The University is considering building a new residence hall at 61st Street and Dorchester Avenue.
The tentative location was announced by Derek Douglas, vice president for Civic Engagement, in a community meeting in May. The statement was touched on in a Hyde Park Herald article published at the time, and posted to a University website, but was otherwise not widely announced. At press time, the University News Office could not be reached for comment about the development of the plan since that meeting.
Connie Spreen, executive director of the Experimental Station, confirmed that the University notified nearby building owners of their prospective plans to build a new residence hall a few months ago. The Experimental Station is a not-for-profit cultural space to the southwest of the intersection.
According to Spreen’s understanding, the new residence hall would be built on the east side of the street, on an empty University-owned lot next to the South Campus Chiller Plant.
The last 10 years have seen major changes in University housing policy. In 2007, a policy was instated that required all first-year students to live on campus. New dorms have opened—Renee-Granville Grossman Residential Commons in 2009 and Campus North in 2016— while older dorms like Blackstone, Broadview, Maclean, New Graduate, and Breckinridge closed last year.
This week, the University announced an opportunity for some students returning to college housing to live in privately-owned apartment complex Vue53 for the same rate as living in the dorms. It remains to be seen whether this will be an option for students beyond the 2017–2018 academic year, or why the decision to offer Vue53 was made so long after the standard housing lottery.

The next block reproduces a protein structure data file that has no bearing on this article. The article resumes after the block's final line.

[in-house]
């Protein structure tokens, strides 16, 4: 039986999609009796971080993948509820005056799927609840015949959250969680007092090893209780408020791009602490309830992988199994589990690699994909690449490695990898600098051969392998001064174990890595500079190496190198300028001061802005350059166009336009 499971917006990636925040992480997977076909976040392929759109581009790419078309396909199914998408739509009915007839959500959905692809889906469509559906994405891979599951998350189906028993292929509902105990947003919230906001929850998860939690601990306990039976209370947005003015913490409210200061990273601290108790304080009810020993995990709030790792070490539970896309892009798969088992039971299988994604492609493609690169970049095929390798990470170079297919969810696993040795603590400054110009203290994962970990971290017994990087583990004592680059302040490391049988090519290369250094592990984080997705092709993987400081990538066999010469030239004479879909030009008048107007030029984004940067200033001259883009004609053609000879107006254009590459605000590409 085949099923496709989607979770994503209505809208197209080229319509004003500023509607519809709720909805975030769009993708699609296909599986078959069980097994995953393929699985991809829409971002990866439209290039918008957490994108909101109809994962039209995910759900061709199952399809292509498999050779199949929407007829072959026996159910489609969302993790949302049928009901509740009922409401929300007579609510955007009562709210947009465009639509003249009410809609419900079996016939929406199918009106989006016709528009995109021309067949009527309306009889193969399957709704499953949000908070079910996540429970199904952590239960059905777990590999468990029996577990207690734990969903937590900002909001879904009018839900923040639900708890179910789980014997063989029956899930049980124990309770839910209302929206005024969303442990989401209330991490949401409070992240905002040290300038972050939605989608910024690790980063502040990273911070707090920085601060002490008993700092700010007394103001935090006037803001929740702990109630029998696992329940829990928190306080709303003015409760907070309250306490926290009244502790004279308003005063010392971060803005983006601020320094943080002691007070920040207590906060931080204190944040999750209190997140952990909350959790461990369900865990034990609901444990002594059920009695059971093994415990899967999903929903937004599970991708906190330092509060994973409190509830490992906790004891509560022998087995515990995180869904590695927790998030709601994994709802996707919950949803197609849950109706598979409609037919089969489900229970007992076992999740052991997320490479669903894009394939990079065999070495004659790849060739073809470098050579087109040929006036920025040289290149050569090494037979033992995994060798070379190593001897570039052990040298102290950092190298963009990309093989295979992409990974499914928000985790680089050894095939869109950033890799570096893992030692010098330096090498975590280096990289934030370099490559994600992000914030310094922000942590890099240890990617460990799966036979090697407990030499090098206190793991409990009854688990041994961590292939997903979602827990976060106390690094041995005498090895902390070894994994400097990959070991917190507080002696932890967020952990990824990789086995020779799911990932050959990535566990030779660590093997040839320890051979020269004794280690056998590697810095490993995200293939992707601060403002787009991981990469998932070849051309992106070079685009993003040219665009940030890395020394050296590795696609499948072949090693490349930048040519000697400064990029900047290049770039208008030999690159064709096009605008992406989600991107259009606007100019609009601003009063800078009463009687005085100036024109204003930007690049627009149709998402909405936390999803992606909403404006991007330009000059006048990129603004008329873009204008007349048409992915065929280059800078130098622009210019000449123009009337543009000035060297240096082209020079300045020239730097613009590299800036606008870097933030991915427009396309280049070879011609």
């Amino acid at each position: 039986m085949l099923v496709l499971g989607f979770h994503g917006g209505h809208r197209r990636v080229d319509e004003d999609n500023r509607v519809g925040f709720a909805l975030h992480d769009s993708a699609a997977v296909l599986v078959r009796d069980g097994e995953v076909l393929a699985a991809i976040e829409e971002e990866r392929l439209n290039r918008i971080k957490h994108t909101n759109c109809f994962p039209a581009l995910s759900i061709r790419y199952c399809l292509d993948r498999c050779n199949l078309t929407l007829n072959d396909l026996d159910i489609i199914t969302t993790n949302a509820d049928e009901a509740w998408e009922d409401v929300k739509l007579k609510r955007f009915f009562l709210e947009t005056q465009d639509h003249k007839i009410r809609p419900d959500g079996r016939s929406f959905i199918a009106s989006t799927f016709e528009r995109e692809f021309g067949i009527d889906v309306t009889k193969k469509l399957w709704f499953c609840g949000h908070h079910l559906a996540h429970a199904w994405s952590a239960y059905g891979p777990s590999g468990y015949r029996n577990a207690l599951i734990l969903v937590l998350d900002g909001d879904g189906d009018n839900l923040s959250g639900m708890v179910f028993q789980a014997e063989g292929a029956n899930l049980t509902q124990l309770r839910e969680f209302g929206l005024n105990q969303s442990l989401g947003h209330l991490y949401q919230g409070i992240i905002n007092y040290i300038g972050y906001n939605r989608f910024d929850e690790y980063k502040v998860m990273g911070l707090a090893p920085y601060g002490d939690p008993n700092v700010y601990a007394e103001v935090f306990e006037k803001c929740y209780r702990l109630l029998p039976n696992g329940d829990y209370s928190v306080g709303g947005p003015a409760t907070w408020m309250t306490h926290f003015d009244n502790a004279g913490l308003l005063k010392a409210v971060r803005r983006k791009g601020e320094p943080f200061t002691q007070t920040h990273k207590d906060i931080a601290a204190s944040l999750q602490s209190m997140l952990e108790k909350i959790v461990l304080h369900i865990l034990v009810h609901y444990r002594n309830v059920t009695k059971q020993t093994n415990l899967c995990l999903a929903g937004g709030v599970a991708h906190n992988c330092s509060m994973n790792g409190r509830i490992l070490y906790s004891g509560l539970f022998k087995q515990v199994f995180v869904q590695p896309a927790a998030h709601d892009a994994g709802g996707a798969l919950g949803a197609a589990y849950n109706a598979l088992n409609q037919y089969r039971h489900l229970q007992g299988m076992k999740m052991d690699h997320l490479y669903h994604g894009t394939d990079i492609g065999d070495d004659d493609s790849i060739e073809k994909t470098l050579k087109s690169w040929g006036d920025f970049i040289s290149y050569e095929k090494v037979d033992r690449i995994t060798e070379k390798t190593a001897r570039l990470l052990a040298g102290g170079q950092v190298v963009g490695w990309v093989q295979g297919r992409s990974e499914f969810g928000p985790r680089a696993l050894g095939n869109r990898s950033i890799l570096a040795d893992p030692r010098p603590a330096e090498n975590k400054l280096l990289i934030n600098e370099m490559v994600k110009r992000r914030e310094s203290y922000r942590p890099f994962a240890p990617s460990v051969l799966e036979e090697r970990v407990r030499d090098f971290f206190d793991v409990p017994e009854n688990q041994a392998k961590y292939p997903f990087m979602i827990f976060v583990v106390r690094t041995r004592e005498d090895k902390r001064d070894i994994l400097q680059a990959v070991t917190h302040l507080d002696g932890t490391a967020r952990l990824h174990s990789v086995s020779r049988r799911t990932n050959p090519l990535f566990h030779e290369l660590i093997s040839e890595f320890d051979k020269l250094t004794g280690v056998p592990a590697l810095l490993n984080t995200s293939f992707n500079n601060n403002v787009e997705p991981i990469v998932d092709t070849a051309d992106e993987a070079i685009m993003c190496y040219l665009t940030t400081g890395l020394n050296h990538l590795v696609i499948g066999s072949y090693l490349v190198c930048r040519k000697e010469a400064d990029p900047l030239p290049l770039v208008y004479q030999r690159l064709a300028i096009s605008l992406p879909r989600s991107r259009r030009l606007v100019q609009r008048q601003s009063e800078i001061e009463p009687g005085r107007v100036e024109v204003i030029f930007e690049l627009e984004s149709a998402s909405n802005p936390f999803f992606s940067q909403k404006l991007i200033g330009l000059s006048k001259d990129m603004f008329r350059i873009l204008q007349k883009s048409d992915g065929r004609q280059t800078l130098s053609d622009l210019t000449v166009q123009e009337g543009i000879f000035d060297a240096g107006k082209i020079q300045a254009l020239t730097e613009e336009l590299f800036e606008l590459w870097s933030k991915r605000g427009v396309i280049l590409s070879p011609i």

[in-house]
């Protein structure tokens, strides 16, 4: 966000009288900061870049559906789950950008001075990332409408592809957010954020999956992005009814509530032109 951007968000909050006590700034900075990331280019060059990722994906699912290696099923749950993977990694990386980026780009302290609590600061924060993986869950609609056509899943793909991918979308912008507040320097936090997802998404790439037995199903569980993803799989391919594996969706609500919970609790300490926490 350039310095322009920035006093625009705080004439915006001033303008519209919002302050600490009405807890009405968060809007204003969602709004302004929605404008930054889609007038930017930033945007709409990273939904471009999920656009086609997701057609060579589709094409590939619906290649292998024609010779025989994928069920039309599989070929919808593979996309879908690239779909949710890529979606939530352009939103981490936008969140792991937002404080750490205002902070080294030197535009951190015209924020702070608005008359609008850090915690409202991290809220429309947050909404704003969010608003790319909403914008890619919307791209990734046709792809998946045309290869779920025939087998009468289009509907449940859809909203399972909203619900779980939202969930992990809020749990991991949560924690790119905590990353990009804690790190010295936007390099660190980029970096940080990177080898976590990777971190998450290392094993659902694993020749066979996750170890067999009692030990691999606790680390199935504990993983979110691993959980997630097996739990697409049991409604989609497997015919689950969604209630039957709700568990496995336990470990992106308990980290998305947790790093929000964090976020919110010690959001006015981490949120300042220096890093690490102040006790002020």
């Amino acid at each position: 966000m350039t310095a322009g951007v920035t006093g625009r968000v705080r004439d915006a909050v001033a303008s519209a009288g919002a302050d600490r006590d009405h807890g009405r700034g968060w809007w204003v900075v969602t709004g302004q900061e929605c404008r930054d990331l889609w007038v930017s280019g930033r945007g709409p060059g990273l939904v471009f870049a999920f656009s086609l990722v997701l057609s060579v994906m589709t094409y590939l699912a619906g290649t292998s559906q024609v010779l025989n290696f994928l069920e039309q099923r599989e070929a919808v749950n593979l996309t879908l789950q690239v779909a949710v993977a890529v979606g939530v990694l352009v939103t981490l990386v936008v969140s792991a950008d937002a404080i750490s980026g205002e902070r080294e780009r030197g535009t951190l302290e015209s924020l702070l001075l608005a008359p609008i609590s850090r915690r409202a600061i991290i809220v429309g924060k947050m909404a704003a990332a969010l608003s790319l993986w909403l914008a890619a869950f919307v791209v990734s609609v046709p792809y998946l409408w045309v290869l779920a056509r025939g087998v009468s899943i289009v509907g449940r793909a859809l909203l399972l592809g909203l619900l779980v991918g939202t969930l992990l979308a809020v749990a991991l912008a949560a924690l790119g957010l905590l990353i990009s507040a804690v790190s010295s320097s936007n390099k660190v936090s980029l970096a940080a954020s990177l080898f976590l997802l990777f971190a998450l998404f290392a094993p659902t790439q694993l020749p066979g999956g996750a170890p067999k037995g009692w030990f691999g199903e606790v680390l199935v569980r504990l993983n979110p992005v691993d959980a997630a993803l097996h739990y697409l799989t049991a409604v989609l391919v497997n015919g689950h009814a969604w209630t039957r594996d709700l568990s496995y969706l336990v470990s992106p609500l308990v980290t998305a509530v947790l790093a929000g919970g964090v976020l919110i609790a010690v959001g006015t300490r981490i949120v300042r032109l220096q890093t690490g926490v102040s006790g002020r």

This push for bigger, newer dorms may be reflective of the University’s desire to retain more students in college housing. In a 2009 paper, Dean John Boyer wrote “[W]e need to develop a concrete plan that will enable the College to house at least 70 percent of its students in high-quality College housing within easy walking distance of campus by 2013–14.”
However, the College has yet to produce such a trend: In the 2012–13 school year, 60 percent of students lived on campus. That number dropped to only 52 percent in 2015–16. However, when Campus North opened last year, the rate jumped to 55 percent—a possible indication that new dorms attracted students to stay on campus past their first year. A statement from College Housing indicated that they observed a “higher than average return rate.”
The return rate for the 2017–2018 school year has not yet been announced. Last year, the University had the capacity to house 55.6 percent of College students.
University construction in Woodlawn has sometimes been contentious; in the 1960s, a plan to expand campus to the south was met with protests. The conflict ended after a closed-door meeting between a University administrator, a Woodlawn pastor, and then-mayor Richard J. Daley in which the University agreed to help put up affordable housing and stop future construction south of 61st Street. The University announced last year that it considered this agreement inoperative, though this dorm, if constructed on the spot suggested, would be north of the dividing line.
The specific lot was the subject of a dispute in 2009 when a community garden located on the site was evicted by the University to provide a staging area for construction of the Chicago Theological Seminary’s new building at 60th Street and Dorchester Avenue.
In an interview with the Maroon earlier this year, President Zimmer said he expected to see “a lot” of development between 61st Street and the Midway. A dorm constructed at 61st and Dorchester would be down the street from a 180-room hotel developed in partnership between the University and a national hotelier, as well as a renovated facility for the Harris School of Public Policy and the Rubenstein Forum. The impending arrival of the Obama library has also attracted new interest in Woodlawn from private developers.